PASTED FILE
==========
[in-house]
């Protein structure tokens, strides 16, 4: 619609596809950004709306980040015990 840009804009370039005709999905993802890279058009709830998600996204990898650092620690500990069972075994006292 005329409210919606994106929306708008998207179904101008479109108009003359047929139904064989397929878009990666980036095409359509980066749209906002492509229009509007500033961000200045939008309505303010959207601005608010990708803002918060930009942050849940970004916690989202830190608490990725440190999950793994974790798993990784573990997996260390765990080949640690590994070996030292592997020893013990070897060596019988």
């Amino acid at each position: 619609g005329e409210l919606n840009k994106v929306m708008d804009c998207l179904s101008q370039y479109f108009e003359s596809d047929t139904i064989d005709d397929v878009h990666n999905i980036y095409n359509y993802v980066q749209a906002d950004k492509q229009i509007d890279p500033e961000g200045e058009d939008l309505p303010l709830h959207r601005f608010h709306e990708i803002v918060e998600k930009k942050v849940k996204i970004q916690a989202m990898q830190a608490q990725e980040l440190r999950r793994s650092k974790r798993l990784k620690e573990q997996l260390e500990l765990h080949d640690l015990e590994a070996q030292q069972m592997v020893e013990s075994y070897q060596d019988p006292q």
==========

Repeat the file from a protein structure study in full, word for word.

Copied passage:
[in-house]
């Protein structure tokens, strides 16, 4: 619609596809950004709306980040015990 840009804009370039005709999905993802890279058009709830998600996204990898650092620690500990069972075994006292 005329409210919606994106929306708008998207179904101008479109108009003359047929139904064989397929878009990666980036095409359509980066749209906002492509229009509007500033961000200045939008309505303010959207601005608010990708803002918060930009942050849940970004916690989202830190608490990725440190999950793994974790798993990784573990997996260390765990080949640690590994070996030292592997020893013990070897060596019988």
């Amino acid at each position: 619609g005329e409210l919606n840009k994106v929306m708008d804009c998207l179904s101008q370039y479109f108009e003359s596809d047929t139904i064989d005709d397929v878009h990666n999905i980036y095409n359509y993802v980066q749209a906002d950004k492509q229009i509007d890279p500033e961000g200045e058009d939008l309505p303010l709830h959207r601005f608010h709306e990708i803002v918060e998600k930009k942050v849940k996204i970004q916690a989202m990898q830190a608490q990725e980040l440190r999950r793994s650092k974790r798993l990784k620690e573990q997996l260390e500990l765990h080949d640690l015990e590994a070996q030292q069972m592997v020893e013990s075994y070897q060596d019988p006292q």